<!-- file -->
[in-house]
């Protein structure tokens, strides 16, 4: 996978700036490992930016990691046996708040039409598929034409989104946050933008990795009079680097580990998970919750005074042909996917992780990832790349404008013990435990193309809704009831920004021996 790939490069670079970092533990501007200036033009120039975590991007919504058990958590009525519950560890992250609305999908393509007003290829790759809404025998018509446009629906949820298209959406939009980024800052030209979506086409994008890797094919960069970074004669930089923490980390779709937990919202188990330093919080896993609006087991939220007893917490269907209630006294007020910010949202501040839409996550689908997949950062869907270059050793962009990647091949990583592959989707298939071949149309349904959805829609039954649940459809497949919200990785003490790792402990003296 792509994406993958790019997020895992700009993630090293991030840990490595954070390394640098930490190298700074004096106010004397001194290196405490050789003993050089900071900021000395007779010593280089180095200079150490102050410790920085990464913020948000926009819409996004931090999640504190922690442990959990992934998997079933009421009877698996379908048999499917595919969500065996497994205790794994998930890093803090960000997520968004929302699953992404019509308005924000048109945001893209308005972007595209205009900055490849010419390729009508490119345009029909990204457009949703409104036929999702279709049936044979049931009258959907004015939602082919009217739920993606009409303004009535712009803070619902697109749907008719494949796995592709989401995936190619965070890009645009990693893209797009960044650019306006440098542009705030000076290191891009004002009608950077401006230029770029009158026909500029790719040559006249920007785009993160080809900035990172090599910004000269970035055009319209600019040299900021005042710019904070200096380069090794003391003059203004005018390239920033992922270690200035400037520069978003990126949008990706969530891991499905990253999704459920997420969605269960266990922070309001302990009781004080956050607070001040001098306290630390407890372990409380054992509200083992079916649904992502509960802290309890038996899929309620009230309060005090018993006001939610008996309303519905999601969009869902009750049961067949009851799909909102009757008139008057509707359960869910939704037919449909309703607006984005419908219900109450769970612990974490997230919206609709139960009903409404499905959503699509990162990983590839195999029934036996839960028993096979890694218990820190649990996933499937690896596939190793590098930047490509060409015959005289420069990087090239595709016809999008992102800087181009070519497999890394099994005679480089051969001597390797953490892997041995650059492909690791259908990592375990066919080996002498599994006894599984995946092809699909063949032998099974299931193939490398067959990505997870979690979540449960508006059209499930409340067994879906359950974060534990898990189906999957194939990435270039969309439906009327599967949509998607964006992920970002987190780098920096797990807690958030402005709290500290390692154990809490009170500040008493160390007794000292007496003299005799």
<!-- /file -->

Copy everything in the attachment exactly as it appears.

[in-house]
């Protein structure tokens, strides 16, 4: 996978700036490992930016990691046996708040039409598929034409989104946050933008990795009079680097580990998970919750005074042909996917992780990832790349404008013990435990193309809704009831920004021996 790939490069670079970092533990501007200036033009120039975590991007919504058990958590009525519950560890992250609305999908393509007003290829790759809404025998018509446009629906949820298209959406939009980024800052030209979506086409994008890797094919960069970074004669930089923490980390779709937990919202188990330093919080896993609006087991939220007893917490269907209630006294007020910010949202501040839409996550689908997949950062869907270059050793962009990647091949990583592959989707298939071949149309349904959805829609039954649940459809497949919200990785003490790792402990003296 792509994406993958790019997020895992700009993630090293991030840990490595954070390394640098930490190298700074004096106010004397001194290196405490050789003993050089900071900021000395007779010593280089180095200079150490102050410790920085990464913020948000926009819409996004931090999640504190922690442990959990992934998997079933009421009877698996379908048999499917595919969500065996497994205790794994998930890093803090960000997520968004929302699953992404019509308005924000048109945001893209308005972007595209205009900055490849010419390729009508490119345009029909990204457009949703409104036929999702279709049936044979049931009258959907004015939602082919009217739920993606009409303004009535712009803070619902697109749907008719494949796995592709989401995936190619965070890009645009990693893209797009960044650019306006440098542009705030000076290191891009004002009608950077401006230029770029009158026909500029790719040559006249920007785009993160080809900035990172090599910004000269970035055009319209600019040299900021005042710019904070200096380069090794003391003059203004005018390239920033992922270690200035400037520069978003990126949008990706969530891991499905990253999704459920997420969605269960266990922070309001302990009781004080956050607070001040001098306290630390407890372990409380054992509200083992079916649904992502509960802290309890038996899929309620009230309060005090018993006001939610008996309303519905999601969009869902009750049961067949009851799909909102009757008139008057509707359960869910939704037919449909309703607006984005419908219900109450769970612990974490997230919206609709139960009903409404499905959503699509990162990983590839195999029934036996839960028993096979890694218990820190649990996933499937690896596939190793590098930047490509060409015959005289420069990087090239595709016809999008992102800087181009070519497999890394099994005679480089051969001597390797953490892997041995650059492909690791259908990592375990066919080996002498599994006894599984995946092809699909063949032998099974299931193939490398067959990505997870979690979540449960508006059209499930409340067994879906359950974060534990898990189906999957194939990435270039969309439906009327599967949509998607964006992920970002987190780098920096797990807690958030402005709290500290390692154990809490009170500040008493160390007794000292007496003299005799």